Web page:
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    Well, I can tell you my older teenager can tell you everything going on with a half a dozen or more players in the rocket launch business within minutes of any news in that field. Just last night he was teaching his younger brother how to use Kerbal Space Program for a science project.

    I don't know how you grew up, but I certainly wasn't reading "The Atlantic" much as a teen, and probably not much of Scientific American either, though I was in a science club, and yes, those still exist in many high schools.

    Attention span? I don't think mine was much better as a kid, and I certainly did a fair amount of stupid stuff that I'm grateful never got on camera as a teen. Ate at least my share of junk food too.

    I've taught at a top university and the community college system too. There is, and always has been, a wide range of student performance in any class. In my experience, you'll have 1/3 well interested, 1/3 sort of interested, and 1/3 not really caring.

    Also, before you go too far to blame students on their performance in certain areas, be sure to understand that No Child Left Behind meant that, in many school systems, it meant that top-performing students never got much of an chance to push themselves, because budgets for gifted/talented/honors programs were cut.
     
  8. Half Fast

    Half Fast Final Approach

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    I still donate regularly to two of my alma maters, Samford and Ga Tech, but I've never given a dime to UCF, my third. And I never will.

    UCF really PO'd me while I was in grad school (they tried to block my graduation by reneging on my agreed course of study), and I swore they'd never get a dime from me. I used to get letters from them begging for money until I finally tore one in half, put it into the postage-paid envelope, and sent it back. The president of the school then contacted me, I explained quite bluntly why I was angry with the school (IIRC, I said something like "When you **** on a student you'll someday have a ****ed off alumnus"), and I've never received another solicitation from them.
     
  9. Tom Wells

    Tom Wells Pre-takeoff checklist

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    That's excellent news about your kid(s) and hopefully they remain engaged in meaningful stuff. That's a growth area.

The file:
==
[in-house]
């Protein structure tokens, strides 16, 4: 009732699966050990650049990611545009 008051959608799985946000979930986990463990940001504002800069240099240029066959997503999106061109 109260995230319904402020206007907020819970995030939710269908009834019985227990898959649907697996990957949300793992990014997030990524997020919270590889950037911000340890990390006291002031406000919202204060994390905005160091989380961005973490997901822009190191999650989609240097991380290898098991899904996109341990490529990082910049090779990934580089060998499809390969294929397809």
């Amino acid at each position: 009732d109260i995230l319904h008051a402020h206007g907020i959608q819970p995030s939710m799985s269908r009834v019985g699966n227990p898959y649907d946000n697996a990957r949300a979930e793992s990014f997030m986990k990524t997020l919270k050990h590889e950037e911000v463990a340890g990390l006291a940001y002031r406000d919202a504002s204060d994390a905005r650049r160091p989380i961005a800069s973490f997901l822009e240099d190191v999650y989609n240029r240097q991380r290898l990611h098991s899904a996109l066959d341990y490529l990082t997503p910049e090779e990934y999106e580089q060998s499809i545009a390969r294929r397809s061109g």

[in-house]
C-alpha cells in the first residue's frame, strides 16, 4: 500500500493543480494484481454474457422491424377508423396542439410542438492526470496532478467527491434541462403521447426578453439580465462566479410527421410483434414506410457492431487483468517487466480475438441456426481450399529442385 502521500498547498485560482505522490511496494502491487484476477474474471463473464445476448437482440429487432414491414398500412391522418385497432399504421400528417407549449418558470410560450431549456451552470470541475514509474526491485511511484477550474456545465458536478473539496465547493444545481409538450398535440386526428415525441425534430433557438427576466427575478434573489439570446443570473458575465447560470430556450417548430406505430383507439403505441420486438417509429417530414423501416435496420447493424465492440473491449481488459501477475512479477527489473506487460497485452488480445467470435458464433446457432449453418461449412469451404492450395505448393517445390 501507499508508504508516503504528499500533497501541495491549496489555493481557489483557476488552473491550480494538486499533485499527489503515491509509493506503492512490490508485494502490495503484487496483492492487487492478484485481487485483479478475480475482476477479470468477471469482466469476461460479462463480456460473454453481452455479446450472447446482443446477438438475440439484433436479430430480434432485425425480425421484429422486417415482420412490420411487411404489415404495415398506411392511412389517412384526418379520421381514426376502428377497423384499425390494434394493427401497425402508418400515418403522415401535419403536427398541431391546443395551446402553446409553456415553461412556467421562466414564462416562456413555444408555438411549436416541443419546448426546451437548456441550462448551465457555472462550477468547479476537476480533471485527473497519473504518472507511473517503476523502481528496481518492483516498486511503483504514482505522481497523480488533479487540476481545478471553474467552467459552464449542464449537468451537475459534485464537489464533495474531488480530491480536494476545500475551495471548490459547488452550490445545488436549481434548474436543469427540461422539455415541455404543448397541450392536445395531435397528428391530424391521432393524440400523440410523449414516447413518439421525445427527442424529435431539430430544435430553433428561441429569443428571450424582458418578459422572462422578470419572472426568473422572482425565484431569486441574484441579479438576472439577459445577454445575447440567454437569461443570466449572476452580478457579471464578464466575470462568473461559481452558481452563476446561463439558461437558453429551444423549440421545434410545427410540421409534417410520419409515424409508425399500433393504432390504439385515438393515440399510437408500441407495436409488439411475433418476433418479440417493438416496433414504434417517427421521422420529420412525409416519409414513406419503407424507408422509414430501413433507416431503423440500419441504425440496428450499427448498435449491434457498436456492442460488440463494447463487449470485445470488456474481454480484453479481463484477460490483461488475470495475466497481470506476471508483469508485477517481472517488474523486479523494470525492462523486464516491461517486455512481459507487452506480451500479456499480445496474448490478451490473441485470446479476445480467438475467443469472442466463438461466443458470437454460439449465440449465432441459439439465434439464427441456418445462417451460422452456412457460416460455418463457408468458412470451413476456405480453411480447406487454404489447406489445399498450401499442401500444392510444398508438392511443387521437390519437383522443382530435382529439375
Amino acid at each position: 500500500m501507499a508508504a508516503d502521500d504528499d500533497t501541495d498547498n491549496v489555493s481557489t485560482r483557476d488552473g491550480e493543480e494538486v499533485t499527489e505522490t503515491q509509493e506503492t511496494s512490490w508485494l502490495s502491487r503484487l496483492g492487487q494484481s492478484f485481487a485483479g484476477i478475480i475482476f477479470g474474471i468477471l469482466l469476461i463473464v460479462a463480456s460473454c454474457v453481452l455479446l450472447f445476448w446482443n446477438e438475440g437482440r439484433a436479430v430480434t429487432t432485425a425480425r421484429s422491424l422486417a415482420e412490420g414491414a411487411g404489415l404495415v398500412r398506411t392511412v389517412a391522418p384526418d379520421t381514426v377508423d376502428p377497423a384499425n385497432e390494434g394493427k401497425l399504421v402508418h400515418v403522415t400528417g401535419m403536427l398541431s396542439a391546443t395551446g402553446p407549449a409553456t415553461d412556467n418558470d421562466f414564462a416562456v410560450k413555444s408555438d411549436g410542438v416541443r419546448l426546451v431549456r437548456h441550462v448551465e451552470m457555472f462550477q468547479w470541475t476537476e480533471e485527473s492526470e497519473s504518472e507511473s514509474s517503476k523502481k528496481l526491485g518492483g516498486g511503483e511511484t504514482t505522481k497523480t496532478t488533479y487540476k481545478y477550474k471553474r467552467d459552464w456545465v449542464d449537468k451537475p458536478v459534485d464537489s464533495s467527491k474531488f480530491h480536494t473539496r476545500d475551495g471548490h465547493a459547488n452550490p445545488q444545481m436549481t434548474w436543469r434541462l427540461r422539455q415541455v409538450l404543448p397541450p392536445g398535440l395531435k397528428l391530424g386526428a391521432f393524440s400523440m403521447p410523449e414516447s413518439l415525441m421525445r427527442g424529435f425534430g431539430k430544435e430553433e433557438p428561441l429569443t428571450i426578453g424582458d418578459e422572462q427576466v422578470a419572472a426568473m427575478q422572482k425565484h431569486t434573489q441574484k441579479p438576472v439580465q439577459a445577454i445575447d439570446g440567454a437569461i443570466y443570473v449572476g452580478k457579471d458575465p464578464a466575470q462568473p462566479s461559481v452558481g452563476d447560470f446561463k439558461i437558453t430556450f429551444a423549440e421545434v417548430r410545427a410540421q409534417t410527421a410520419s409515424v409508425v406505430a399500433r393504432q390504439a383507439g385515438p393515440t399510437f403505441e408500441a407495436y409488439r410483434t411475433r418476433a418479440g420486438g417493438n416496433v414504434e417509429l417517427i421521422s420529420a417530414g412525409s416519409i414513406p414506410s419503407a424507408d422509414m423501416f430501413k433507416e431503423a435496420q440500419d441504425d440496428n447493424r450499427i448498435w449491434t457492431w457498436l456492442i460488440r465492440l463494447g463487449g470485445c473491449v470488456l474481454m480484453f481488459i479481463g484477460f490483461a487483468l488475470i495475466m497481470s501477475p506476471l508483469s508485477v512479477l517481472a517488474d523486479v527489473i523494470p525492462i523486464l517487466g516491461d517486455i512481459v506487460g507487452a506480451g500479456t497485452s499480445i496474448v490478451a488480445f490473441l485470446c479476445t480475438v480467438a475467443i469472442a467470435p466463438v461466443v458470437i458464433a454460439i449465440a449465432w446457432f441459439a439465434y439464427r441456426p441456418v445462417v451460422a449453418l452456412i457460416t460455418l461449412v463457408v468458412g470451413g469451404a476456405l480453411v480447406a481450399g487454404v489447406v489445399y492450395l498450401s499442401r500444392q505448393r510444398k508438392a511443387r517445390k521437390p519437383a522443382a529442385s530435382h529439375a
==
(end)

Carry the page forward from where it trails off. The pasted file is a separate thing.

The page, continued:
+1 for using Kerbal, too. My younger cousin who recently graduated and works in the launch industry even plays that game.

    Given your role, I'm surprised that you don't feel attention spans have changed. That's something that I seriously started to notice around 2014ish. Anything that requires more than a few minutes was just an absolute no go. Since I try to teach stuff like Arduino driven robotics for coding, it's especially disheartening since virtually nothing can be accomplished in that short of a short time span. And trying to instruct in math is even more painful, and that's in a 1x1 setting where they're electively choosing to be there.

    I didn't grow up reading "The Atlantic", but I did read a lot about aircraft, military history and foreign relations. But to be fair most of those weren't freely available online then either, they were either still subscription based and expensive, or they were sold only as a magazine. Now a days with the news aggregation sites nearly everyone knows how to get around paywalls. I was no special kid by any means from my reading, it's just that many of the myriad timewasters that exist today hadn't been created yet (save for "MySpace" lol). For that I am grateful, because I don't think the new platforms do a single damn thing that's good for kids in any way, shape or form.

    We've injected so many superficial, attention grabbing timewastes into kid's days that they've become dependent on that constant IV-drip of social media/tech-fueled dopamine. When they finally have to put that away for a bit and focus -- they can't do it well. Hell, I have tutored sophomores in HS who legitimately struggle (and I do mean STRUGGLE) to put their phone down to solve 1 single solitary algebra problem. They have to pick up their phone, do a quick scroll through their news feed, then put their phone down and reset the attention clock. That's infuriating b/c it's like watching an otherwise intelligent kid willfully disable themselves, or like watching a smoker get irritable after not having their fix. It's a totally self-manufactured problem. And based on my life experience that's a rather new trend, and one that couldn't have existed before today's ubiquitous garbage-filled smartphone was in every kids hand.

    Also, to be clear, in no way am I saying that kids 20-30 years ago didn't suffer from their own distractions, or do dumb a** stuff. Definitely not. I'm no exception, I did lots of stupid stuff and wasted time on video games and other BS. But NEVER to the extremes that I see these days where my younger cousin sits down and watches 10s TikTok videos for 3 hours straight at family gatherings. And that's why I'm merely saying that it's hard for me to look at today's kids and think that they're better off in any respect. Sure, they have more tools available to them to do research if they really wanted to, but we all know that's not what kids will use them for.